THE Clee Hills are designated as an Area of Outstanding Natural Beauty but few residents and even fewer visitors are aware that it is claimed that more people have been killed in air crashes on these hills than on any other highland area in Britain.

This dark secret has now been documented.

Bernard O’Connor’s research reveals that there were 19 air crashes on the Clee Hills between 1937 and 1975 with the loss of 43 lives.

Whilst 23 were killed on the Brown Clee during the Second World War, Titterstone Clee claimed 11.

It needs to be remembered that 17 survived their crashes. Those who lost their lives were 28 British personnel, six Germans, four Americans, four Canadians and one New Zealander.

Four Avro Ansons came down, three Bristol Blenheims, two Vickers Wellingtons, a Flying Fortress, a Tiger Moth, an American Mustang, a Miles Magister, a Hawker Typhoon, an Airspeed Oxford, a Jet Provost, a Harrier Jet, a Junkers 88 and a Heinkel.

Many local people came out to help after the crashes, agricultural labourers, farmers, the Home Guard, anti-aircraft crews, searchlight crews, troops from the King’s Shropshire Light Infantry, the local police as well as staff from the RAF Maintenance (Rescue) unit and RAF Accident investigators. Local hospital staff, clergy, gravediggers and crematorium staff played an important role.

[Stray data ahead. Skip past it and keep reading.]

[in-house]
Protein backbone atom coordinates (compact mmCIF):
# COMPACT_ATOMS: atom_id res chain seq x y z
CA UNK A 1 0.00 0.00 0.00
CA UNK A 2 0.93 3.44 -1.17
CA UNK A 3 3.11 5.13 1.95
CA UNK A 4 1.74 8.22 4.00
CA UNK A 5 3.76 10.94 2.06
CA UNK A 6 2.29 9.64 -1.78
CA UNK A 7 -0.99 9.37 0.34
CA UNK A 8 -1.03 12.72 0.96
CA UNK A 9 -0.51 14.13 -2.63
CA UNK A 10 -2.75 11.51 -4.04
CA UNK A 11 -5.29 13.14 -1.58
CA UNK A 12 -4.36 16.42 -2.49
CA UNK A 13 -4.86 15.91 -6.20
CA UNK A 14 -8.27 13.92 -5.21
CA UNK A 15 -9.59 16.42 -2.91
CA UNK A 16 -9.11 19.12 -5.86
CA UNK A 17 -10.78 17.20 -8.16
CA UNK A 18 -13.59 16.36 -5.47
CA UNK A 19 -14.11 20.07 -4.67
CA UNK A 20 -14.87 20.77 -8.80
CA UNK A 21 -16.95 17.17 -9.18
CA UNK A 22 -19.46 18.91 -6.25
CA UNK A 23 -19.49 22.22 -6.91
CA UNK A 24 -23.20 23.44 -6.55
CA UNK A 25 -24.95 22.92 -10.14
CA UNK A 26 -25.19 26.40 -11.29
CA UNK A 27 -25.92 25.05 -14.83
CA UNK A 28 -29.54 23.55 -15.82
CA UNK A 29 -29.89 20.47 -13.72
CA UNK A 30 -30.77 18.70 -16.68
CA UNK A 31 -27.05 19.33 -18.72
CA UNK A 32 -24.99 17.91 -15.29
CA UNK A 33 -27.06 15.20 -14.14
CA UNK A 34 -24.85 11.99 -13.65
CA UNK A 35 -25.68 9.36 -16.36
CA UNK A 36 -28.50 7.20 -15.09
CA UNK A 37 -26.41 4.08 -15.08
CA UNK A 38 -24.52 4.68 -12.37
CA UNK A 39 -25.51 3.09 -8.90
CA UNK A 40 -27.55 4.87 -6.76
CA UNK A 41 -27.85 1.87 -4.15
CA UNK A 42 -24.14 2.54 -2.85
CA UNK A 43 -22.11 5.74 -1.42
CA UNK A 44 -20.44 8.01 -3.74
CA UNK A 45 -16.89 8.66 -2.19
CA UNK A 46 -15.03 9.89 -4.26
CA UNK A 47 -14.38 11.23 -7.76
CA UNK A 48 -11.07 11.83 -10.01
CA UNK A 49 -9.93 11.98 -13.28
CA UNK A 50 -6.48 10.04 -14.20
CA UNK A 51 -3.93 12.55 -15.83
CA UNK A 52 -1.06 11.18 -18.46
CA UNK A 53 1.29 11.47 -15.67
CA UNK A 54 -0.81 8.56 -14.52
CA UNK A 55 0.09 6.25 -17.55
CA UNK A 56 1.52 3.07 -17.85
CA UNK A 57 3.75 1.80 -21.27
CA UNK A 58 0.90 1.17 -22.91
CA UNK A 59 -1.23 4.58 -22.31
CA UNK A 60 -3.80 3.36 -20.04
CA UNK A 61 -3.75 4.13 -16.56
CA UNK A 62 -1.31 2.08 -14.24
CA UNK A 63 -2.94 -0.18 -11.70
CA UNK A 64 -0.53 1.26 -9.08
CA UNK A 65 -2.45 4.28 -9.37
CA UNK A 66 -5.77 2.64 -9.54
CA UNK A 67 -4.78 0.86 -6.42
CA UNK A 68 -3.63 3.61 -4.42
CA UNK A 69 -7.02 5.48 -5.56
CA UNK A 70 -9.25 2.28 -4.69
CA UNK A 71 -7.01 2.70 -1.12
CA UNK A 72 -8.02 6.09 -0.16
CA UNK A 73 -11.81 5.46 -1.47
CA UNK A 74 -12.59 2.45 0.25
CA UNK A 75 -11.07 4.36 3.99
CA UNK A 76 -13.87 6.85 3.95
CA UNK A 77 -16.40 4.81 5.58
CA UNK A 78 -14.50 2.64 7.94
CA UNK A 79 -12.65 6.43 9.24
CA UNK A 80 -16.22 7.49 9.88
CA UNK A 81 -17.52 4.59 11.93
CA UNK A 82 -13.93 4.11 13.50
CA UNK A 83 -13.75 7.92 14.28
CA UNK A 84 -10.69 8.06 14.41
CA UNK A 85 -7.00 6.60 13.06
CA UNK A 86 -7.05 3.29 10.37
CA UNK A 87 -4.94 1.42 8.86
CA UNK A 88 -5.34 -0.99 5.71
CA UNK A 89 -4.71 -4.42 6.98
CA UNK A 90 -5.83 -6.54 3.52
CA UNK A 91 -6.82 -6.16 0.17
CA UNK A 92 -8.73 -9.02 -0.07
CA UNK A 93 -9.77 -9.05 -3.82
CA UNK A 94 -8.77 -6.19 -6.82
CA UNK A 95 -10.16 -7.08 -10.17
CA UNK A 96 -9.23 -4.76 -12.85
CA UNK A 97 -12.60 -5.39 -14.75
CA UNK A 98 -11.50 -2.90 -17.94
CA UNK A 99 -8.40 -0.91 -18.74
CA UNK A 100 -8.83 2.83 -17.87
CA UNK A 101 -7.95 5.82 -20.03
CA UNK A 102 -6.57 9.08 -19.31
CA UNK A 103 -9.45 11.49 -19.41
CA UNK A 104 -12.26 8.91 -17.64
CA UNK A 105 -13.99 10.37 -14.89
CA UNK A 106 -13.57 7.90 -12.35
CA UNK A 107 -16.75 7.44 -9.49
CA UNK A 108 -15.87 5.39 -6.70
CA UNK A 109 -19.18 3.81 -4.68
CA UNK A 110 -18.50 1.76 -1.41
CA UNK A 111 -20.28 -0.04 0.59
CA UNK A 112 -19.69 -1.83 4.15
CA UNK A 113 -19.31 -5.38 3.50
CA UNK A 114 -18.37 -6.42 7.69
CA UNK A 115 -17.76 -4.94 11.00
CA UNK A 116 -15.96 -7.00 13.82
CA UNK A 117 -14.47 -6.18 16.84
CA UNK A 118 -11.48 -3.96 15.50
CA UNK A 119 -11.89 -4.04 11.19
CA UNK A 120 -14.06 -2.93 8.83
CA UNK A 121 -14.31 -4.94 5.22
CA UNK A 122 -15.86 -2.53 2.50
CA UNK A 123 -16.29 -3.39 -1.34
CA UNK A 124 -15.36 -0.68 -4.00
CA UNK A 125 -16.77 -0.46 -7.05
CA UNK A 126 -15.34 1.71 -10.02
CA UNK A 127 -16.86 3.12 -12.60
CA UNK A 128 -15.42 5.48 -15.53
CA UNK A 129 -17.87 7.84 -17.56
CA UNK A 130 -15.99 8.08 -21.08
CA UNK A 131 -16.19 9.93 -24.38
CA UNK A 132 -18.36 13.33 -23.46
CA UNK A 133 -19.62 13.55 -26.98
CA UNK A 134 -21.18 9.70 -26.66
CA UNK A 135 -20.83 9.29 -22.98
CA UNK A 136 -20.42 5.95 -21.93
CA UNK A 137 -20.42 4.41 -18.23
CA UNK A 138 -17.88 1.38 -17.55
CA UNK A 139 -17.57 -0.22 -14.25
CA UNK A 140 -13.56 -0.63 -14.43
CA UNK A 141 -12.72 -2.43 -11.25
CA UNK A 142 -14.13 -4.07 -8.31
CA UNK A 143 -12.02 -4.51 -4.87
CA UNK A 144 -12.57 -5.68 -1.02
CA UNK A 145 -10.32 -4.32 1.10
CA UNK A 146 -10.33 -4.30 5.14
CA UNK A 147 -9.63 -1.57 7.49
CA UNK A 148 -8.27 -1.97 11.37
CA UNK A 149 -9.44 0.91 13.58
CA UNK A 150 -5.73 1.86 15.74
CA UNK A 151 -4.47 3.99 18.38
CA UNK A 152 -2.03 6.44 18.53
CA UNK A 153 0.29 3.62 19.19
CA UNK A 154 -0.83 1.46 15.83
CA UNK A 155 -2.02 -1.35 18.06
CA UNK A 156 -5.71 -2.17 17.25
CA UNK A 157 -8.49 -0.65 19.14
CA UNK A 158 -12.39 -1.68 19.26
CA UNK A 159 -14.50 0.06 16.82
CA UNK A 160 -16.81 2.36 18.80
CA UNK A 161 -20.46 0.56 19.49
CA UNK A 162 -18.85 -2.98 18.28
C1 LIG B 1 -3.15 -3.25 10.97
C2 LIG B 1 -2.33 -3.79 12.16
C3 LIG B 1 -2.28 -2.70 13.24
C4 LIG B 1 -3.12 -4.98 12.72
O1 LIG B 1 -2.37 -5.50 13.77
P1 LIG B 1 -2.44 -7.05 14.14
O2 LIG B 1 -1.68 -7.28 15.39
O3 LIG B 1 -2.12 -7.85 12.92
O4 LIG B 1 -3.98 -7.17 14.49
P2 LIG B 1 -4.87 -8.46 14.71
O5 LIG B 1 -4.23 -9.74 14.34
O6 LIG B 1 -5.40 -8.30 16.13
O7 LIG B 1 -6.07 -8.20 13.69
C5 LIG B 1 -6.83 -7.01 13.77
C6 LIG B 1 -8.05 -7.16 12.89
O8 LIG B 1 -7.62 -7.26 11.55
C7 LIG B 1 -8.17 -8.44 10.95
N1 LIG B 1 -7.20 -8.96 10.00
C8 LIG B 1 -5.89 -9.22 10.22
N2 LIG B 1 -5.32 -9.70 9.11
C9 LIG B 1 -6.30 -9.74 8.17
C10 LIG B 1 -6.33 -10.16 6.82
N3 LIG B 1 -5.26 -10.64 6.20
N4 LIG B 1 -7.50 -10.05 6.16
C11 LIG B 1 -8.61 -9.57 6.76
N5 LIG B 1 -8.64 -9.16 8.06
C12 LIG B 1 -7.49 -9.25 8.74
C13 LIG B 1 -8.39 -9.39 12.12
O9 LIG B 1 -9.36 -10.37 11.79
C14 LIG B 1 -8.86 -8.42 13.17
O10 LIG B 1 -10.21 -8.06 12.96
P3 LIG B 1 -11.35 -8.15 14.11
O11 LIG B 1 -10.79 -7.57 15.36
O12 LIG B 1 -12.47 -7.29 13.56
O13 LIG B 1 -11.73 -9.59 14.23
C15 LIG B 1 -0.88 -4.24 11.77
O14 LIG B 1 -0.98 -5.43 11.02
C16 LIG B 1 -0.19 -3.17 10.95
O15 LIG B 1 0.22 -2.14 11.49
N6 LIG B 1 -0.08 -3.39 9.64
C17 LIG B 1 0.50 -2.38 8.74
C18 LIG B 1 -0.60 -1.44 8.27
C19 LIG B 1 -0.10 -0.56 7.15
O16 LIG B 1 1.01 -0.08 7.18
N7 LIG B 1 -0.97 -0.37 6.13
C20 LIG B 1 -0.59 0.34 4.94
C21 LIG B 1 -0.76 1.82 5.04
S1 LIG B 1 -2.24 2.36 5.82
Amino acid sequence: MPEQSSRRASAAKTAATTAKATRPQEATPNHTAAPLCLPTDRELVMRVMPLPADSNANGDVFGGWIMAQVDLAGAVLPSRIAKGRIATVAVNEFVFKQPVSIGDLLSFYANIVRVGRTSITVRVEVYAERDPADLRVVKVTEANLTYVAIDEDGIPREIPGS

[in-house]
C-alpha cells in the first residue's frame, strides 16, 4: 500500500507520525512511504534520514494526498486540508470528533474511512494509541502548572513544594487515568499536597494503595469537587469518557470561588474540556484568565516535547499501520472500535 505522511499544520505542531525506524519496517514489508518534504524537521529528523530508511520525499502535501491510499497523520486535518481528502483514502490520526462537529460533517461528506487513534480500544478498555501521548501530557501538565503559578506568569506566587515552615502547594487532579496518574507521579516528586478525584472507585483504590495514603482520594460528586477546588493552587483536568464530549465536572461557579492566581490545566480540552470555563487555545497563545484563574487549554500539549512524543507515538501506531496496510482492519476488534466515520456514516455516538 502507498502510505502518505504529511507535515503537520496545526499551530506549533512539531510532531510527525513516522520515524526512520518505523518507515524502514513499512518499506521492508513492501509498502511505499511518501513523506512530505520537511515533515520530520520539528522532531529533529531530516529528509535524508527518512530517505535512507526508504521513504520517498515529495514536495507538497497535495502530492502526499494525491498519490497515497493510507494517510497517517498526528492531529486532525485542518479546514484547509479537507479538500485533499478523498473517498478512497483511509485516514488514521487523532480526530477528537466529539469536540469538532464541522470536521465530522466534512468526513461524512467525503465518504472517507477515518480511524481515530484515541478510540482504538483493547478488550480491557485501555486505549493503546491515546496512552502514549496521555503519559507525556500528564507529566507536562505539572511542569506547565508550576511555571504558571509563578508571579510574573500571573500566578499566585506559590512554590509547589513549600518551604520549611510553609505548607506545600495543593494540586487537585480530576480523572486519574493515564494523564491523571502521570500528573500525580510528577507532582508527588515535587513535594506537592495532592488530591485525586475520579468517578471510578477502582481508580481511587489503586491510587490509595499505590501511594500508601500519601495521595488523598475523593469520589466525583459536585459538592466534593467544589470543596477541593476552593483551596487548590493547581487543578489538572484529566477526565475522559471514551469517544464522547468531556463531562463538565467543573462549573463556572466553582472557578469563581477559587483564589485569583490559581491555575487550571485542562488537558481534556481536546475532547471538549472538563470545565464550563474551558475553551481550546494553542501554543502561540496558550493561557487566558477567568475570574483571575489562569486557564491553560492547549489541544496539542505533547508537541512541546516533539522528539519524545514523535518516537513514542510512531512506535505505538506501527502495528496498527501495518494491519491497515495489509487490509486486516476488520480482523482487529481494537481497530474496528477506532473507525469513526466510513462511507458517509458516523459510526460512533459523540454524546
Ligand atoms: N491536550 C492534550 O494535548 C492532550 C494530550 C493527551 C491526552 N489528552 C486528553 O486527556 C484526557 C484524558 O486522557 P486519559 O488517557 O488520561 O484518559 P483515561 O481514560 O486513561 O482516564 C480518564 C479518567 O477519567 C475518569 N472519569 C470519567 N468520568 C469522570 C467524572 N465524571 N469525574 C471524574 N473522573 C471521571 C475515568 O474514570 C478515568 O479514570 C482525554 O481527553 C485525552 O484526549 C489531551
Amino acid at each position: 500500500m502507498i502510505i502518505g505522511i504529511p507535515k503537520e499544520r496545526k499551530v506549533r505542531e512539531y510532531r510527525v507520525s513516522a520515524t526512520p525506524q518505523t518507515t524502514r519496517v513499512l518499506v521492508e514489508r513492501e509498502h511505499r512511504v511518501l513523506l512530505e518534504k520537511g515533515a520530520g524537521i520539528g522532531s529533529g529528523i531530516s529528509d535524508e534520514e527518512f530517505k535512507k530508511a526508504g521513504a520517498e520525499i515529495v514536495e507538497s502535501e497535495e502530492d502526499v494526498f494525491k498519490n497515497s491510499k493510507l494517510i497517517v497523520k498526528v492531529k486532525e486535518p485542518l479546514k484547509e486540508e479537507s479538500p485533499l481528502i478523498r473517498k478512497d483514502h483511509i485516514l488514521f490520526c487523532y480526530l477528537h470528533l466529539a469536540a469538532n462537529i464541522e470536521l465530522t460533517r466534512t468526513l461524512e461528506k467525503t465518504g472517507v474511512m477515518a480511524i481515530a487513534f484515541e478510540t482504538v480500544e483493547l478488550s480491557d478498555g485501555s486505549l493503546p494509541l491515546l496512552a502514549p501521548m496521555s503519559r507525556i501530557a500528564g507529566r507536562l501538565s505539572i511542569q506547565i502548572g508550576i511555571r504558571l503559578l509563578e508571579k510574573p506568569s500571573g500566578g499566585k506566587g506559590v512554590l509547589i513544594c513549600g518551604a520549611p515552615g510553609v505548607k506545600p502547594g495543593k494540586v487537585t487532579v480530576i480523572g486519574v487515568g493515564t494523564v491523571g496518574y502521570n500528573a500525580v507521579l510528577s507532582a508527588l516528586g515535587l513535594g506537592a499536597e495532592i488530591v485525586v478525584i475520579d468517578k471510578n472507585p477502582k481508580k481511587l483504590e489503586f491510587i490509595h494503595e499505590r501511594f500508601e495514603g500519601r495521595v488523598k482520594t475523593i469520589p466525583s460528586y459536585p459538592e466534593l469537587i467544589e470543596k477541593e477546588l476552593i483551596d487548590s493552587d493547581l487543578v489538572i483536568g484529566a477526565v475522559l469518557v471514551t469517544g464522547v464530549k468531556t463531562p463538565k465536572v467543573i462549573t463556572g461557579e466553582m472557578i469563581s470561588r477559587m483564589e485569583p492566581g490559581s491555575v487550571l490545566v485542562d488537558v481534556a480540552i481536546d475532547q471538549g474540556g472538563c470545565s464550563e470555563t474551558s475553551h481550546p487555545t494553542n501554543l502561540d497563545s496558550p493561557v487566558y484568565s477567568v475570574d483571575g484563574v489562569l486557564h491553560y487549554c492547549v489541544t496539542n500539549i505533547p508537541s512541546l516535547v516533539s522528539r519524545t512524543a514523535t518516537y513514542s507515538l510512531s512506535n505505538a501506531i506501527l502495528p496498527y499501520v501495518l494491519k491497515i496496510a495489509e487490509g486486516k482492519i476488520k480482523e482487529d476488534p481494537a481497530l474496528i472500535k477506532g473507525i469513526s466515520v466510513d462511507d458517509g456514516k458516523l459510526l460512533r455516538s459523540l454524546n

Using contemporary sources and the research undertaken by aviation historians, Philippa Hodgkiss, Glyn Warren, Adrian Durnell and Tom Thorne, Bernard O’Connor’s documentary history provides the human story of these many disasters and near disasters.

Copies of The Air Crashes on the Clee Hills can be obtained online at, from Castle Bookshop, Ludlow, or ask for it at a local library.